I see displays of redemption all the time. A person experiencing divorce walks the trail of bitterness and shattered dreams. The person wonders whether or not he/she will ever experience love again. Then, the unexpected happens when one date leads to another ending in love. When the person looks back over the years God’s fingerprints run all through the pain.
I have cried with people over the painful consequences of an addiction. Life falls apart. Hopelessness abounds. The future looks bleak. Yet, in the midst of the ashes, grace is experienced, habits are changed, and life is renewed. When the person looks back through the valley God’s grace and presence are evident.
Over the years numerous people have walked into the church for the first time in years. Life smacked them pretty hard. They gave up on God. They said I am done with Christ. Yet, they found turning their back on Him did not ease their pain but only made it more poignant. In time, their hearts were open again. God wooed them back. They came back to church, to worship, and to God. Hope was restored again.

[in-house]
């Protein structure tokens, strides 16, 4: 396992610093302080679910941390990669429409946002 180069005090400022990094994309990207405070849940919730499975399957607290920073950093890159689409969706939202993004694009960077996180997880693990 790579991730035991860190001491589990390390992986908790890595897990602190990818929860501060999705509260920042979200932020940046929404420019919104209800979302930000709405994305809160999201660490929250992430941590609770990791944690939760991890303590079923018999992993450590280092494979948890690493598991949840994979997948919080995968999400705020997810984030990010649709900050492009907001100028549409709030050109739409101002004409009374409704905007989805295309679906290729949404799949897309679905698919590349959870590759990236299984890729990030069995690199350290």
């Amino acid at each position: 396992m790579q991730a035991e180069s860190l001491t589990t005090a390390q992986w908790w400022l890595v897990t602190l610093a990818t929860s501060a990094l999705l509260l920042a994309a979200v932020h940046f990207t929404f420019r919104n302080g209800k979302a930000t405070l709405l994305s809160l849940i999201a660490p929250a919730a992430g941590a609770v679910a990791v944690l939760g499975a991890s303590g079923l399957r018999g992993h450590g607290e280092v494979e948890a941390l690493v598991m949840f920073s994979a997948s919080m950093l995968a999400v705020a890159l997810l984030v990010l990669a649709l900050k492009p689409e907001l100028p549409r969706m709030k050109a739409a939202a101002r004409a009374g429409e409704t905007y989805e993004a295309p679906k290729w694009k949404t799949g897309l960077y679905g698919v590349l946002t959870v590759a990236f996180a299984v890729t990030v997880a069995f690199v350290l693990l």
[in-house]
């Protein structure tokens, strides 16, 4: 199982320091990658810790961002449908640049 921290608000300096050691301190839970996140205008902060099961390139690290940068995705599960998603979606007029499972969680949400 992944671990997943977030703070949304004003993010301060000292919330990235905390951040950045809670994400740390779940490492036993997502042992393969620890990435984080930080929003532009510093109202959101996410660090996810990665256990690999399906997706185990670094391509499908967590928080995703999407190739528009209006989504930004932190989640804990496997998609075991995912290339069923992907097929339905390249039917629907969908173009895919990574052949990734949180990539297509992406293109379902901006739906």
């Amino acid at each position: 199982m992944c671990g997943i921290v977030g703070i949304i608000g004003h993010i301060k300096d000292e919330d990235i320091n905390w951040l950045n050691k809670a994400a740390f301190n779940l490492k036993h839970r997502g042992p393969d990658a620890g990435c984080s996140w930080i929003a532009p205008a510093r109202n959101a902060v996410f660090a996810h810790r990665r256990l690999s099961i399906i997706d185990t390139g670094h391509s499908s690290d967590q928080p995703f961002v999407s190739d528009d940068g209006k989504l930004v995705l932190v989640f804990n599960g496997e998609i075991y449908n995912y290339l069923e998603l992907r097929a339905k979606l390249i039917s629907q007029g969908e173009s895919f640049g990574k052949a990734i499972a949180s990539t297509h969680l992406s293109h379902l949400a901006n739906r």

God is in the midst of the brokenness working out His redemption. He is a second chance God. In fact, it is oftentimes in the midst of the pain that we discover God’s character the most. Only when we find ourselves at the end of our rope do we see the absolute necessity of God. It crystallizes our priorities. It reminds us of our frailty. It drives us back to our Lord.
We know this to be true. Yet, we so oftentimes forget this in the midst of the pain. The moment suffocates us. Emotions consume us. Doubts prevail. And we start to wonder if God is up to the task. Worship becomes stale. Prayer is a waste as God seems absent. In those moments, it is easy to fall into a hole of self-pity and resentment. Circumstances become a curse to us.
Yet, what if we looked at these moments differently? What if we began to see pain as a means to experiencing grace? What if we fully embraced the truth that redemption is only possible in the midst of brokenness? What if we embraced the pain not because it is enjoyable but because the pearl of redemption is found in the midst of it?
Granted, it is not easy do so. Yet, the alternative is that we wander in the dessert hating God and loathing ourselves rather than stopping and seeing redemption right in front of us. God calls us to be still. Stillness is easy when life is good; painfully unsettling when life is hard. Yet, the stillness can create the space to see past the emotions and experience God’s redemptive act at work in us. Pain and redemption are not opposites but intertwined as God’s means to more fully discover Him. It requires what is hard – to stop, to reflect, and to see what He is doing in the midst of the tears.